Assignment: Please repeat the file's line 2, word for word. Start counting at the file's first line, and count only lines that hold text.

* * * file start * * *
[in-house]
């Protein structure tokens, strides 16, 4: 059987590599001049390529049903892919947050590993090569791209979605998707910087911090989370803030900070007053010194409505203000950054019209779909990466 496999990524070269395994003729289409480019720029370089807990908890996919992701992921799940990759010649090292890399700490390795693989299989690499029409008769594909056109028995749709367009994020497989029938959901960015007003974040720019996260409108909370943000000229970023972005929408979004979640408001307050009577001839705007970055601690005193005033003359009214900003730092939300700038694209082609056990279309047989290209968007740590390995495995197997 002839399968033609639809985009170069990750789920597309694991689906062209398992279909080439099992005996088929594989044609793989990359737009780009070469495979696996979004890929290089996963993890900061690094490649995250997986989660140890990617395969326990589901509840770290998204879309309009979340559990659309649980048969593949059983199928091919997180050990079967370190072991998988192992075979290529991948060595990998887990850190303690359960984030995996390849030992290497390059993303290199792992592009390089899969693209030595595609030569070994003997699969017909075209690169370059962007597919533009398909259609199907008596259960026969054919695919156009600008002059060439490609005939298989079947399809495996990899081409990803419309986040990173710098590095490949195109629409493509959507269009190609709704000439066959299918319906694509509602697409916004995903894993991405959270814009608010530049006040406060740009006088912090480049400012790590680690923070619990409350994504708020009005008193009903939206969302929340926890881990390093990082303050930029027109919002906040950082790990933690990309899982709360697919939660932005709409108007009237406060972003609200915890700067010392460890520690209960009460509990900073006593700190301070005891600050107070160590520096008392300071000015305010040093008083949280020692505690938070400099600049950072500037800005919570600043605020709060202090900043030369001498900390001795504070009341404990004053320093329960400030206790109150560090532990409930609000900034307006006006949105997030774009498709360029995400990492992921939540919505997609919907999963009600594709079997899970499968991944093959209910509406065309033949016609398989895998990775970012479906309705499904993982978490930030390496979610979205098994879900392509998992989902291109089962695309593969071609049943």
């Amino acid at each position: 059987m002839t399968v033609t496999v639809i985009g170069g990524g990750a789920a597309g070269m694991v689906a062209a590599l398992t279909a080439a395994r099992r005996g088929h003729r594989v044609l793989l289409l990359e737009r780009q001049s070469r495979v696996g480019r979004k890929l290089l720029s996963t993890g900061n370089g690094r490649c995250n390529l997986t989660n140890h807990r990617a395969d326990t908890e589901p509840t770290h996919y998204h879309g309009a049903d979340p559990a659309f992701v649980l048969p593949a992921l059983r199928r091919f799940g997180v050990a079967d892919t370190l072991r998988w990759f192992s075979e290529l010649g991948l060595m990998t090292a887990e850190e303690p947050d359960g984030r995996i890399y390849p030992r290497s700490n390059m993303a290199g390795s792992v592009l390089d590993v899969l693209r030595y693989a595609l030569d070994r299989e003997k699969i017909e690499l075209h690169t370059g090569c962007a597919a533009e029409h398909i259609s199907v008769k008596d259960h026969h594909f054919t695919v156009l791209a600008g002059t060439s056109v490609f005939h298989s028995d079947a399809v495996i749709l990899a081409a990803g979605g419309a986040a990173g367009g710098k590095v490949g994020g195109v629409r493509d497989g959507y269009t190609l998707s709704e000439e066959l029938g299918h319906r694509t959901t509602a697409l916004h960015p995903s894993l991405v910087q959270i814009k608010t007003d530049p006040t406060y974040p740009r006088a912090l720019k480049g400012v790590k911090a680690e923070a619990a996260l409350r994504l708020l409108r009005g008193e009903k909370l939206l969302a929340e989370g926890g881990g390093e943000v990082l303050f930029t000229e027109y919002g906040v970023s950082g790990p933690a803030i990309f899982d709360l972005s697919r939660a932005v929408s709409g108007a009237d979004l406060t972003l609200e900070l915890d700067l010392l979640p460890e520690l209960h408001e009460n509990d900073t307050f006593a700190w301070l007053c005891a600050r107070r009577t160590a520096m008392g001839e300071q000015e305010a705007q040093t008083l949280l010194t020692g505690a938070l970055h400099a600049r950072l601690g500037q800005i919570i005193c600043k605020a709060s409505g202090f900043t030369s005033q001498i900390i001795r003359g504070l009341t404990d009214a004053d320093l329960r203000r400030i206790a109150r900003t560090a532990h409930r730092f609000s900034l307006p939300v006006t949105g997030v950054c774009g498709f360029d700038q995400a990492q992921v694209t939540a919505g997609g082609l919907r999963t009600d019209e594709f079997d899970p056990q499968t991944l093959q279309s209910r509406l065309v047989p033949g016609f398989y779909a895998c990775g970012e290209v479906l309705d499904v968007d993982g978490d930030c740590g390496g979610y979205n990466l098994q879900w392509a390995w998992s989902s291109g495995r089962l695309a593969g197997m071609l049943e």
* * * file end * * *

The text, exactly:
């Protein structure tokens, strides 16, 4: 059987590599001049390529049903892919947050590993090569791209979605998707910087911090989370803030900070007053010194409505203000950054019209779909990466 496999990524070269395994003729289409480019720029370089807990908890996919992701992921799940990759010649090292890399700490390795693989299989690499029409008769594909056109028995749709367009994020497989029938959901960015007003974040720019996260409108909370943000000229970023972005929408979004979640408001307050009577001839705007970055601690005193005033003359009214900003730092939300700038694209082609056990279309047989290209968007740590390995495995197997 002839399968033609639809985009170069990750789920597309694991689906062209398992279909080439099992005996088929594989044609793989990359737009780009070469495979696996979004890929290089996963993890900061690094490649995250997986989660140890990617395969326990589901509840770290998204879309309009979340559990659309649980048969593949059983199928091919997180050990079967370190072991998988192992075979290529991948060595990998887990850190303690359960984030995996390849030992290497390059993303290199792992592009390089899969693209030595595609030569070994003997699969017909075209690169370059962007597919533009398909259609199907008596259960026969054919695919156009600008002059060439490609005939298989079947399809495996990899081409990803419309986040990173710098590095490949195109629409493509959507269009190609709704000439066959299918319906694509509602697409916004995903894993991405959270814009608010530049006040406060740009006088912090480049400012790590680690923070619990409350994504708020009005008193009903939206969302929340926890881990390093990082303050930029027109919002906040950082790990933690990309899982709360697919939660932005709409108007009237406060972003609200915890700067010392460890520690209960009460509990900073006593700190301070005891600050107070160590520096008392300071000015305010040093008083949280020692505690938070400099600049950072500037800005919570600043605020709060202090900043030369001498900390001795504070009341404990004053320093329960400030206790109150560090532990409930609000900034307006006006949105997030774009498709360029995400990492992921939540919505997609919907999963009600594709079997899970499968991944093959209910509406065309033949016609398989895998990775970012479906309705499904993982978490930030390496979610979205098994879900392509998992989902291109089962695309593969071609049943």